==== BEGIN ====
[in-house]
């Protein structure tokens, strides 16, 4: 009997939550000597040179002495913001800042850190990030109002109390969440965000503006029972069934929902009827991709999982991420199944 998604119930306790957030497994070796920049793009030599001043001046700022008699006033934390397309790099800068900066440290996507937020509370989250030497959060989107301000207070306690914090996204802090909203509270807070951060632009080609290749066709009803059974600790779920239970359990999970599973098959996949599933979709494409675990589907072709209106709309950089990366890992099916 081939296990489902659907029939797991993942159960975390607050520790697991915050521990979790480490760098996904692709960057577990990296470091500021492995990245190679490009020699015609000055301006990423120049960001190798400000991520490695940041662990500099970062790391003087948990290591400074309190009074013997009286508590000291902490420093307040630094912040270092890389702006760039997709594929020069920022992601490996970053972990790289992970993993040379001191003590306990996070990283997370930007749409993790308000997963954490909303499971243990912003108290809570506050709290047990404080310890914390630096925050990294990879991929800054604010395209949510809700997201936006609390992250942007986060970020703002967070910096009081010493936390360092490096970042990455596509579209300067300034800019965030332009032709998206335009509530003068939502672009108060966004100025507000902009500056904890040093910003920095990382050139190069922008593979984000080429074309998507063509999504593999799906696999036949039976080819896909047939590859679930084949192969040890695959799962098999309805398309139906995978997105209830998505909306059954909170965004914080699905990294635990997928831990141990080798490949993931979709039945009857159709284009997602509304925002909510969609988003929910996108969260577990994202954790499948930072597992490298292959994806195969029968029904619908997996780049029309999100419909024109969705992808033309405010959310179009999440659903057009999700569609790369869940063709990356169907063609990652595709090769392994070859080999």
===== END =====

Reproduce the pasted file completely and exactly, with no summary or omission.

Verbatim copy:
[in-house]
């Protein structure tokens, strides 16, 4: 009997939550000597040179002495913001800042850190990030109002109390969440965000503006029972069934929902009827991709999982991420199944 998604119930306790957030497994070796920049793009030599001043001046700022008699006033934390397309790099800068900066440290996507937020509370989250030497959060989107301000207070306690914090996204802090909203509270807070951060632009080609290749066709009803059974600790779920239970359990999970599973098959996949599933979709494409675990589907072709209106709309950089990366890992099916 081939296990489902659907029939797991993942159960975390607050520790697991915050521990979790480490760098996904692709960057577990990296470091500021492995990245190679490009020699015609000055301006990423120049960001190798400000991520490695940041662990500099970062790391003087948990290591400074309190009074013997009286508590000291902490420093307040630094912040270092890389702006760039997709594929020069920022992601490996970053972990790289992970993993040379001191003590306990996070990283997370930007749409993790308000997963954490909303499971243990912003108290809570506050709290047990404080310890914390630096925050990294990879991929800054604010395209949510809700997201936006609390992250942007986060970020703002967070910096009081010493936390360092490096970042990455596509579209300067300034800019965030332009032709998206335009509530003068939502672009108060966004100025507000902009500056904890040093910003920095990382050139190069922008593979984000080429074309998507063509999504593999799906696999036949039976080819896909047939590859679930084949192969040890695959799962098999309805398309139906995978997105209830998505909306059954909170965004914080699905990294635990997928831990141990080798490949993931979709039945009857159709284009997602509304925002909510969609988003929910996108969260577990994202954790499948930072597992490298292959994806195969029968029904619908997996780049029309999100419909024109969705992808033309405010959310179009999440659903057009999700569609790369869940063709990356169907063609990652595709090769392994070859080999």